Augie August 11, 2010 at 11:13 am

It’s just like the public school system assigning 50 pounds of valueless textbooks to be carried on the backs of students. Fill their pockets with rocks and let them eat cake!

J. Murray August 11, 2010 at 11:18 am

There is an upside to the massive weight in books to be carted around. I was in the best shape of my life during my years in public school. I guess there is a silver lining to lugging around 75lbs in textbooks and refusing to use the locker system that put my locker on the opposite side of the building of any of my classes.

bobobberson August 11, 2010 at 11:34 am

So, my questions is whether the government subsidies of textbooks can overturn the Gov’t subsidies for food. Seeing that obesity is on the increase, I assume the Gov’t subsidizes food more than textbooks. :)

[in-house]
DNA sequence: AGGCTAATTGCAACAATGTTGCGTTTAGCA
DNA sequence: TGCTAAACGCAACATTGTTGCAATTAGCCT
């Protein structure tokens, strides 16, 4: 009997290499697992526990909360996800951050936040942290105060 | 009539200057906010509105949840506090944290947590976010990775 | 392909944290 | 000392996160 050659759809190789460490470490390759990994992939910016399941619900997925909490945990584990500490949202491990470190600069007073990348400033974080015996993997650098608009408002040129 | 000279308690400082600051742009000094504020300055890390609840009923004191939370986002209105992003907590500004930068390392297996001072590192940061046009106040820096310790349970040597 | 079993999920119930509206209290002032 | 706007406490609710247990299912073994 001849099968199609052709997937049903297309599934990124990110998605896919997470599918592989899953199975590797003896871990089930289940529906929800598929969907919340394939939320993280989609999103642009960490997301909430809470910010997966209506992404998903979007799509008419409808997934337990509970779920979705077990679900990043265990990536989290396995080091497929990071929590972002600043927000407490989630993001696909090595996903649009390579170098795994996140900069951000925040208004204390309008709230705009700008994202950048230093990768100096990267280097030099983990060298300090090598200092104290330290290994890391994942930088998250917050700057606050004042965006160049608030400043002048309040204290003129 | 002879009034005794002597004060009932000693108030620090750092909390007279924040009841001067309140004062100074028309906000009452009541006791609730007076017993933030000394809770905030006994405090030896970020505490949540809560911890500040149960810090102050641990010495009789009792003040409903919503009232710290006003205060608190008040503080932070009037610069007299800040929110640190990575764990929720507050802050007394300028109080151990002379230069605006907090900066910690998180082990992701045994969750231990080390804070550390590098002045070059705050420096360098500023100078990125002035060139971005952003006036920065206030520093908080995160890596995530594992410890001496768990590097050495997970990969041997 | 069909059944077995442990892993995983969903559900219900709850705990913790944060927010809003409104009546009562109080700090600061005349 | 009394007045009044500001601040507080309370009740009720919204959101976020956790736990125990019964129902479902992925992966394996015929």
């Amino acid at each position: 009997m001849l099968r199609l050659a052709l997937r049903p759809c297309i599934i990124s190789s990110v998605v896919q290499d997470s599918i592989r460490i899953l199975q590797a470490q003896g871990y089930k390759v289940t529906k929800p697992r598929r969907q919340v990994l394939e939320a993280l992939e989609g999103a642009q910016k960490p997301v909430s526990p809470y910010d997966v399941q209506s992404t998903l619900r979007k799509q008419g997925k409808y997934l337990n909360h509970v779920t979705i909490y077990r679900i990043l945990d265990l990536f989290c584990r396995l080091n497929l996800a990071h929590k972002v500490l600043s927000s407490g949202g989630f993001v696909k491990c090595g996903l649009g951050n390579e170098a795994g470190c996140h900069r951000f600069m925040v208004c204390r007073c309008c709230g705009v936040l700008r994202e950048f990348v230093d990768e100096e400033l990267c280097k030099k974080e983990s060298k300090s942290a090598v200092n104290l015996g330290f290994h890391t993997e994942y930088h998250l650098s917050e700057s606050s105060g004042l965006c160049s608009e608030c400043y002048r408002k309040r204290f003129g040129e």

J. Murray August 11, 2010 at 11:51 am

Pull the subsidies for locker storage and increase daily classes to 6 with requirements that all classes be at least 100 yards apart and 2 minutes to get there between periods.

Sarah August 11, 2010 at 1:19 pm

“Fluff subsidies”?

Trifith August 11, 2010 at 11:23 am

Strange, I have about half a dozen 1921 dollar coins in the safe. Wouldn’t sell them for less than 20 FRN’s each. Might have something to do with the fact that those dollars are made of silver.

Dave Narby August 11, 2010 at 12:39 pm

Those coins contain $0.06 worth of copper (please check my math, based on a price of USD $3.27/lb. (16 oz to a lb., 28 grams to an oz.)).

To me this indicates that when the world is forced back on the gold standard, the USD will be attempted to be devalued 94%.

This leads me to believe that this move has been in the works for some time. 94% very likely.

David August 11, 2010 at 12:54 pm

Educating Our Fellow Citizens

I use the one-dollar coins all the time, especially for small, hand-to-hand transactions. They are great for educating people about the nature of money.